What Is The Hawthorne Effect? The Hawthorne Effect In A Nutshell

The Hawthorne Effect refers to an inclination of some people to work harder or perform better when they know they are being observed. The effect is most associated with those who are experiment participants, who alter their behavior due to the attention they are receiving and not due to any manipulation of independent variables. Therefore, the Hawthorne Effect describes the tendency for a person to change their behavior with the awareness that they are being observed.

Understanding the Hawthorne Effect

The Hawthorne Effect has also been discussed in the context of industrial and organizational psychology. Researcher Henry A. Landsberger, who first described the effect, conducted landmark studies in the 1920s and 30s after being commissioned by an electric company to determine if there was a relationship between productivity and work environment.

During the studies, Landsberger examined aspects such as the timing of breaks, workplace lighting, and the length of the workday. In one particular study into the effect of decreasing light levels on worker productivity, Landsberger found that employees worked harder in response to the changes but then decreased their output once the test concluded. 

It was later found that any change to the workplace caused an increase in productivity. Many of these changes might appear to lower productivity at first glance, such as longer workdays or the elimination of work breaks. The researchers concluded that employees were responding to increased attention from supervisors and not from experimental variables.

Subsequent research into the Hawthorne Effect

Subsequent research into the Hawthorne Effect suggested that Landsberger’s original results were somewhat overstated. In 2009, a University of Chicago study went over the data and discovered that other factors played a role in employee productivity. The study also found that many of Landsberger’s conclusions were simply not supported by the data.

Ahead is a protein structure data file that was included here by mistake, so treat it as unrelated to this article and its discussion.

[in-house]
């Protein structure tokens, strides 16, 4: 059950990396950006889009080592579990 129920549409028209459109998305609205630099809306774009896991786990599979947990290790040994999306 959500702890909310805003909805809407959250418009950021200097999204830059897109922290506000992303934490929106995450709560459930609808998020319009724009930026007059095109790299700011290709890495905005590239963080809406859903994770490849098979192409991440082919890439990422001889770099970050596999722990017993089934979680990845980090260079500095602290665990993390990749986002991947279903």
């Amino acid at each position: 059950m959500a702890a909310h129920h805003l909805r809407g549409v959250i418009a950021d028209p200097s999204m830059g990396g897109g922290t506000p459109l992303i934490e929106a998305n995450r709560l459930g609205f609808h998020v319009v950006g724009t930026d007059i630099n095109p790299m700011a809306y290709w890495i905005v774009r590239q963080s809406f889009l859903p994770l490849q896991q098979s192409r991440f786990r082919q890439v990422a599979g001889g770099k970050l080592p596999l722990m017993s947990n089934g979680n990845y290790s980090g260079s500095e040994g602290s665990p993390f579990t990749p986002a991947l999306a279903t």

Nevertheless, the study did concede that the Hawthorn Effect was a real – if not weak – phenomenon. Five years later, a systematic review published in the Journal of Clinical Epidemiology found the phenomena to exist across 19 different experiments. The review also acknowledged that more research needed to be done to determine the mechanism(s) behind the Hawthorn Effect.

With that said, some factors which may influence productivity include:

  1. Demand characteristics – where study participants match their behavior to subtle clues a researcher may exhibit regarding the experiment hypothesis. 
  2. Novelty effects – sometimes, performance increases because of the novelty associated with being monitored. 
  3. Performance feedback – in the original study, increased attention from researchers was thought to have increased performance feedback. This in turn resulted in productivity improvements.

The Hawthorne Effect in business

Here are some scenarios where the Hawthorne Effect may occur in business:

  • Management technique – observation of employees is a double-edged sword. Employees who know they are being observed may improve their performance because of increased accountability. On the other hand, performance may decline if the employee perceives there to be an ulterior motive for the superior observing them.
  • Education – the Hawthorne effect has been proven to have very little impact on school-age children, but teachers observed by a camera or a person sitting in on their class tended to perform better. 
  • Start-up growth – the Hawthorn Effect can also be used in new companies to encourage innovative ideas and collaboration. Employee observation means opinions are heard and respected, which in turn invokes certain emotions that motivate the employee to strive for a common purpose. Attentive observation can also be used to monitor employees as they collaborate in teams, with more productive team members tending to assume leadership of the group and deliver better outcomes.

Key takeaways: